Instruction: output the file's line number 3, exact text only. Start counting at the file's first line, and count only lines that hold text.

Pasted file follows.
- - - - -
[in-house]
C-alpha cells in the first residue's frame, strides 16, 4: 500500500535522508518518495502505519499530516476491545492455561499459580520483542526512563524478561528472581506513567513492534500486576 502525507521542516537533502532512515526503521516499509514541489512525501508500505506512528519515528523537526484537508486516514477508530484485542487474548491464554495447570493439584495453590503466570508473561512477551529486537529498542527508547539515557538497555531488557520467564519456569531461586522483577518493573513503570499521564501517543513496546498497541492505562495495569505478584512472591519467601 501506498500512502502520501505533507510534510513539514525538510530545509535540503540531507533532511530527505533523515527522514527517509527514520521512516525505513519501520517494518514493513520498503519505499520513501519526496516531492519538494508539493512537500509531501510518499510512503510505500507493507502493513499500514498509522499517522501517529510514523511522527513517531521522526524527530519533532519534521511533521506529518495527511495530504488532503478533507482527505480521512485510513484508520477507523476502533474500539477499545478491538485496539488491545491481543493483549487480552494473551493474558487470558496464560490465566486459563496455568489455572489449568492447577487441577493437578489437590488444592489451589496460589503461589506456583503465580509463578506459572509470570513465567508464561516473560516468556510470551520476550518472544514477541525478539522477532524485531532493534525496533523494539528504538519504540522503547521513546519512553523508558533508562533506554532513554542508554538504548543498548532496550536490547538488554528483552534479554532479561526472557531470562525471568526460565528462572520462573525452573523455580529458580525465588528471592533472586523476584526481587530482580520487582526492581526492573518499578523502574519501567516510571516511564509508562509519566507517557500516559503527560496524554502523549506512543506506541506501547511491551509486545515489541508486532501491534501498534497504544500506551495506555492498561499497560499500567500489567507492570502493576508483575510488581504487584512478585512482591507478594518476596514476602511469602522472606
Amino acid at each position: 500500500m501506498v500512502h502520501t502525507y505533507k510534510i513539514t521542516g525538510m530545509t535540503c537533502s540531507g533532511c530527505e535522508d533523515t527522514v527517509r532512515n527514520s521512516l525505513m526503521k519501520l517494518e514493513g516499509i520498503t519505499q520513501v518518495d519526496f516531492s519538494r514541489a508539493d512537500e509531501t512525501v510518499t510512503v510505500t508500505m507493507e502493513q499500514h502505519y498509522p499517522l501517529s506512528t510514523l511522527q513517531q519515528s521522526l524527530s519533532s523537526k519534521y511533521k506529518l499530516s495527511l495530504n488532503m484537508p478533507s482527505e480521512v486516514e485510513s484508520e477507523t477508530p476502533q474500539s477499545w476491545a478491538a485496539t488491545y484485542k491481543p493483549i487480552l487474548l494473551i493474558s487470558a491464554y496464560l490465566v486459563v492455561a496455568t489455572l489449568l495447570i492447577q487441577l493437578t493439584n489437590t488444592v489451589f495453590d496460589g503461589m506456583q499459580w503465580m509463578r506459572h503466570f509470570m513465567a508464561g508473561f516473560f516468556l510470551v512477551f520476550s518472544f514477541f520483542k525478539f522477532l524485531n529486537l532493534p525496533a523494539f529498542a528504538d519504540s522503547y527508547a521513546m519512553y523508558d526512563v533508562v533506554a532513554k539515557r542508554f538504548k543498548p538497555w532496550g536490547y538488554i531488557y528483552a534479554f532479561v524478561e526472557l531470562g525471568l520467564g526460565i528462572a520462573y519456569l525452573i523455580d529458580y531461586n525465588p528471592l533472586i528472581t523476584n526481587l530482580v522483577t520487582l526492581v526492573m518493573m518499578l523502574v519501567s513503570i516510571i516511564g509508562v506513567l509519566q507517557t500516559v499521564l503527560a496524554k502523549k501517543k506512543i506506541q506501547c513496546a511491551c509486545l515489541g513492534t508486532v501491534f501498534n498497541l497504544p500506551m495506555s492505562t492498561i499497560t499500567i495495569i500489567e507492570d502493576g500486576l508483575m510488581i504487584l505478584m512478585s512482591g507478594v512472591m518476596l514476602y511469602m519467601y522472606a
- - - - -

Amino acid at each position: 500500500m501506498v500512502h502520501t502525507y505533507k510534510i513539514t521542516g525538510m530545509t535540503c537533502s540531507g533532511c530527505e535522508d533523515t527522514v527517509r532512515n527514520s521512516l525505513m526503521k519501520l517494518e514493513g516499509i520498503t519505499q520513501v518518495d519526496f516531492s519538494r514541489a508539493d512537500e509531501t512525501v510518499t510512503v510505500t508500505m507493507e502493513q499500514h502505519y498509522p499517522l501517529s506512528t510514523l511522527q513517531q519515528s521522526l524527530s519533532s523537526k519534521y511533521k506529518l499530516s495527511l495530504n488532503m484537508p478533507s482527505e480521512v486516514e485510513s484508520e477507523t477508530p476502533q474500539s477499545w476491545a478491538a485496539t488491545y484485542k491481543p493483549i487480552l487474548l494473551i493474558s487470558a491464554y496464560l490465566v486459563v492455561a496455568t489455572l489449568l495447570i492447577q487441577l493437578t493439584n489437590t488444592v489451589f495453590d496460589g503461589m506456583q499459580w503465580m509463578r506459572h503466570f509470570m513465567a508464561g508473561f516473560f516468556l510470551v512477551f520476550s518472544f514477541f520483542k525478539f522477532l524485531n529486537l532493534p525496533a523494539f529498542a528504538d519504540s522503547y527508547a521513546m519512553y523508558d526512563v533508562v533506554a532513554k539515557r542508554f538504548k543498548p538497555w532496550g536490547y538488554i531488557y528483552a534479554f532479561v524478561e526472557l531470562g525471568l520467564g526460565i528462572a520462573y519456569l525452573i523455580d529458580y531461586n525465588p528471592l533472586i528472581t523476584n526481587l530482580v522483577t520487582l526492581v526492573m518493573m518499578l523502574v519501567s513503570i516510571i516511564g509508562v506513567l509519566q507517557t500516559v499521564l503527560a496524554k502523549k501517543k506512543i506506541q506501547c513496546a511491551c509486545l515489541g513492534t508486532v501491534f501498534n498497541l497504544p500506551m495506555s492505562t492498561i499497560t499500567i495495569i500489567e507492570d502493576g500486576l508483575m510488581i504487584l505478584m512478585s512482591g507478594v512472591m518476596l514476602y511469602m519467601y522472606a